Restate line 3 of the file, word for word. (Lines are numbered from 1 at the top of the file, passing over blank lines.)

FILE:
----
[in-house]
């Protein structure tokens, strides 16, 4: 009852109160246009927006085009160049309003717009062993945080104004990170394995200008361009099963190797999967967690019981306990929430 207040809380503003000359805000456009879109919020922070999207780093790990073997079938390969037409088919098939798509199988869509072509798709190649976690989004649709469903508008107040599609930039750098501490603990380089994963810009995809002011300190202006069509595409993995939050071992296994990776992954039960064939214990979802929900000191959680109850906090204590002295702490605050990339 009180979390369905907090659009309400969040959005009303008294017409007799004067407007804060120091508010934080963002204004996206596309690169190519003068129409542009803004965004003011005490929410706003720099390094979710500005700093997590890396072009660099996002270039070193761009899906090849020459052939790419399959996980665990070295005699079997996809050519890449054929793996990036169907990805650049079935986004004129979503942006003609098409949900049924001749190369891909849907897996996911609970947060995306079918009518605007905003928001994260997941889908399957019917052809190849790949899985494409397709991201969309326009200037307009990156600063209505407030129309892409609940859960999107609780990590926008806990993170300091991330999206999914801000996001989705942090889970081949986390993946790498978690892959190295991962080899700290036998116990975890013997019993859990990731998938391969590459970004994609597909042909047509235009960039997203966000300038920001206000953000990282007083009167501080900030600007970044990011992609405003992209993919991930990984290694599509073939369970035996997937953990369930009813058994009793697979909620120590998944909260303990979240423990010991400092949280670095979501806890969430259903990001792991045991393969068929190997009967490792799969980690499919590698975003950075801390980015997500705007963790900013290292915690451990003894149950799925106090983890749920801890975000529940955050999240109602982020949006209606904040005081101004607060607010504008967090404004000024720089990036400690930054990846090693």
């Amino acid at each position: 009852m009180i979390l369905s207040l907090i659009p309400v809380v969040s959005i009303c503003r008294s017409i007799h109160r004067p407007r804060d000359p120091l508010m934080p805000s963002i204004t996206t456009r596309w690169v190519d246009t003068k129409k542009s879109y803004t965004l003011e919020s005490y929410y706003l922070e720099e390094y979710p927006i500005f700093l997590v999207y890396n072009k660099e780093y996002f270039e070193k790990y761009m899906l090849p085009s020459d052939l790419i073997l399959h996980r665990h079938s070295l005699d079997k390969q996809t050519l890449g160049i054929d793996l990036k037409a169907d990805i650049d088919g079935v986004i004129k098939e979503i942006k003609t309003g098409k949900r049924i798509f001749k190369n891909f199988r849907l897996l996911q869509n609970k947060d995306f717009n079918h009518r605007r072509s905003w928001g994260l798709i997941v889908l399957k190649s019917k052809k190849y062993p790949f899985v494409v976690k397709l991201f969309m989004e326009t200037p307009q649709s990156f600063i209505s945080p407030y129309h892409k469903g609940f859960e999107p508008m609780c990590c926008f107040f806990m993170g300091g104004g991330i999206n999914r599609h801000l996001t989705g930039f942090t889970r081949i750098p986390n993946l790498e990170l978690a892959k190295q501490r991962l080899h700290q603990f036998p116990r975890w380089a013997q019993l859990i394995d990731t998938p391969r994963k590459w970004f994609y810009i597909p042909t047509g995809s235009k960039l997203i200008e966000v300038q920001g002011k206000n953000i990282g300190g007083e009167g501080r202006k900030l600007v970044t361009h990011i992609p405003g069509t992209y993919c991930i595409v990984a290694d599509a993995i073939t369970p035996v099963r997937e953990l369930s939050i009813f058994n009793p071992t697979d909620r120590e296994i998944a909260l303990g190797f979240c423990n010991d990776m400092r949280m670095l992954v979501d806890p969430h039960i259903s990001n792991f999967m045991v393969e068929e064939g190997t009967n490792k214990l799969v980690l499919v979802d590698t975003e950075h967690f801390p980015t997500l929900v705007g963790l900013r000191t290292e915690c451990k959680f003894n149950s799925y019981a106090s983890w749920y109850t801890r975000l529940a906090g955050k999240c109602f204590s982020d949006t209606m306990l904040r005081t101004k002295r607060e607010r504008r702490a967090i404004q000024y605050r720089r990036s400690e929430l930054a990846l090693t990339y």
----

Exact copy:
């Amino acid at each position: 009852m009180i979390l369905s207040l907090i659009p309400v809380v969040s959005i009303c503003r008294s017409i007799h109160r004067p407007r804060d000359p120091l508010m934080p805000s963002i204004t996206t456009r596309w690169v190519d246009t003068k129409k542009s879109y803004t965004l003011e919020s005490y929410y706003l922070e720099e390094y979710p927006i500005f700093l997590v999207y890396n072009k660099e780093y996002f270039e070193k790990y761009m899906l090849p085009s020459d052939l790419i073997l399959h996980r665990h079938s070295l005699d079997k390969q996809t050519l890449g160049i054929d793996l990036k037409a169907d990805i650049d088919g079935v986004i004129k098939e979503i942006k003609t309003g098409k949900r049924i798509f001749k190369n891909f199988r849907l897996l996911q869509n609970k947060d995306f717009n079918h009518r605007r072509s905003w928001g994260l798709i997941v889908l399957k190649s019917k052809k190849y062993p790949f899985v494409v976690k397709l991201f969309m989004e326009t200037p307009q649709s990156f600063i209505s945080p407030y129309h892409k469903g609940f859960e999107p508008m609780c990590c926008f107040f806990m993170g300091g104004g991330i999206n999914r599609h801000l996001t989705g930039f942090t889970r081949i750098p986390n993946l790498e990170l978690a892959k190295q501490r991962l080899h700290q603990f036998p116990r975890w380089a013997q019993l859990i394995d990731t998938p391969r994963k590459w970004f994609y810009i597909p042909t047509g995809s235009k960039l997203i200008e966000v300038q920001g002011k206000n953000i990282g300190g007083e009167g501080r202006k900030l600007v970044t361009h990011i992609p405003g069509t992209y993919c991930i595409v990984a290694d599509a993995i073939t369970p035996v099963r997937e953990l369930s939050i009813f058994n009793p071992t697979d909620r120590e296994i998944a909260l303990g190797f979240c423990n010991d990776m400092r949280m670095l992954v979501d806890p969430h039960i259903s990001n792991f999967m045991v393969e068929e064939g190997t009967n490792k214990l799969v980690l499919v979802d590698t975003e950075h967690f801390p980015t997500l929900v705007g963790l900013r000191t290292e915690c451990k959680f003894n149950s799925y019981a106090s983890w749920y109850t801890r975000l529940a906090g955050k999240c109602f204590s982020d949006t209606m306990l904040r005081t101004k002295r607060e607010r504008r702490a967090i404004q000024y605050r720089r990036s400690e929430l930054a990846l090693t990339y």